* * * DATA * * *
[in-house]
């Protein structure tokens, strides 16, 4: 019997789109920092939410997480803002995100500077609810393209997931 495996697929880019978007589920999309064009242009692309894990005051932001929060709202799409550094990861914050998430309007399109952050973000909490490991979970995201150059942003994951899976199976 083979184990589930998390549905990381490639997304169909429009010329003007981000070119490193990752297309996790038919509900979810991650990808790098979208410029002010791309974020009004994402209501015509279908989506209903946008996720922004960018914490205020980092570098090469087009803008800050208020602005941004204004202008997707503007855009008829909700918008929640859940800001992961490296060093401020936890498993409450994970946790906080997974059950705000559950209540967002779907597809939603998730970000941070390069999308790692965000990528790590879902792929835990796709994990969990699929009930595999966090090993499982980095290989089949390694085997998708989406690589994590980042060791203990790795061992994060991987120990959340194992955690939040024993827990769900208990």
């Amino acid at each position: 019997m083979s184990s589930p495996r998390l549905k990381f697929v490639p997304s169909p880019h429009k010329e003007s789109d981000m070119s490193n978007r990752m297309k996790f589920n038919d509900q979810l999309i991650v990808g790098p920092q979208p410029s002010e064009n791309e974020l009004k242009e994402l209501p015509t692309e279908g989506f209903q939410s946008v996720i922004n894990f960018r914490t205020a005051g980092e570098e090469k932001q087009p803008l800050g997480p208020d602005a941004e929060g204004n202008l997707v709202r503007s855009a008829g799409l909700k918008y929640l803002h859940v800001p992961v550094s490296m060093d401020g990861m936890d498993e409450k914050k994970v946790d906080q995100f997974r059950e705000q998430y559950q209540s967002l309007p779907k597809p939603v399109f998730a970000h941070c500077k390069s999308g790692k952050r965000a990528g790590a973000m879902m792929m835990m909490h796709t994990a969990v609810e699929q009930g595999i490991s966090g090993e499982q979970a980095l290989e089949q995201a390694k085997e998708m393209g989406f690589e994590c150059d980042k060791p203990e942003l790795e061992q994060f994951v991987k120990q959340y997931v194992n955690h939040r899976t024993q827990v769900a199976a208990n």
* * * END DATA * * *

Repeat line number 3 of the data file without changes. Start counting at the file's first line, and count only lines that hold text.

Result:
């Amino acid at each position: 019997m083979s184990s589930p495996r998390l549905k990381f697929v490639p997304s169909p880019h429009k010329e003007s789109d981000m070119s490193n978007r990752m297309k996790f589920n038919d509900q979810l999309i991650v990808g790098p920092q979208p410029s002010e064009n791309e974020l009004k242009e994402l209501p015509t692309e279908g989506f209903q939410s946008v996720i922004n894990f960018r914490t205020a005051g980092e570098e090469k932001q087009p803008l800050g997480p208020d602005a941004e929060g204004n202008l997707v709202r503007s855009a008829g799409l909700k918008y929640l803002h859940v800001p992961v550094s490296m060093d401020g990861m936890d498993e409450k914050k994970v946790d906080q995100f997974r059950e705000q998430y559950q209540s967002l309007p779907k597809p939603v399109f998730a970000h941070c500077k390069s999308g790692k952050r965000a990528g790590a973000m879902m792929m835990m909490h796709t994990a969990v609810e699929q009930g595999i490991s966090g090993e499982q979970a980095l290989e089949q995201a390694k085997e998708m393209g989406f690589e994590c150059d980042k060791p203990e942003l790795e061992q994060f994951v991987k120990q959340y997931v194992n955690h939040r899976t024993q827990v769900a199976a208990n």